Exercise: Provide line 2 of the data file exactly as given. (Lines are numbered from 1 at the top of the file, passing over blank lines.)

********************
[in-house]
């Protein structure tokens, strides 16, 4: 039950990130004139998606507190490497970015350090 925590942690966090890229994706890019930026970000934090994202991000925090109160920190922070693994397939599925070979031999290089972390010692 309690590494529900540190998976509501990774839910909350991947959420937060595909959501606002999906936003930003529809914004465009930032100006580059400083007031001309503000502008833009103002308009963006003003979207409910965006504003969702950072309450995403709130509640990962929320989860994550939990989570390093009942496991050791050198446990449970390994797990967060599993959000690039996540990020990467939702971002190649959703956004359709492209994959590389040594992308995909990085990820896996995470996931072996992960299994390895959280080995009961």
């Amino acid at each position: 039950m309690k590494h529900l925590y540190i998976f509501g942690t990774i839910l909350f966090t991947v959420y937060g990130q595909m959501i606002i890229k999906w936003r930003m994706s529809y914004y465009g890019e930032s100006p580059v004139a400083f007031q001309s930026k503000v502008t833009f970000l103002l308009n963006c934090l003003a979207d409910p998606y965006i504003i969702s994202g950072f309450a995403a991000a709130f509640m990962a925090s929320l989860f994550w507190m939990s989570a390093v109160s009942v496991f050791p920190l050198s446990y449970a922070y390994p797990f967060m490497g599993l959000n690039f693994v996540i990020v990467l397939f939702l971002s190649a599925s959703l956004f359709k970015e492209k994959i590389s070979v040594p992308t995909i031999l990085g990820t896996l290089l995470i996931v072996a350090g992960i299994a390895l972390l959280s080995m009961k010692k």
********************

């Protein structure tokens, strides 16, 4: 039950990130004139998606507190490497970015350090 925590942690966090890229994706890019930026970000934090994202991000925090109160920190922070693994397939599925070979031999290089972390010692 309690590494529900540190998976509501990774839910909350991947959420937060595909959501606002999906936003930003529809914004465009930032100006580059400083007031001309503000502008833009103002308009963006003003979207409910965006504003969702950072309450995403709130509640990962929320989860994550939990989570390093009942496991050791050198446990449970390994797990967060599993959000690039996540990020990467939702971002190649959703956004359709492209994959590389040594992308995909990085990820896996995470996931072996992960299994390895959280080995009961």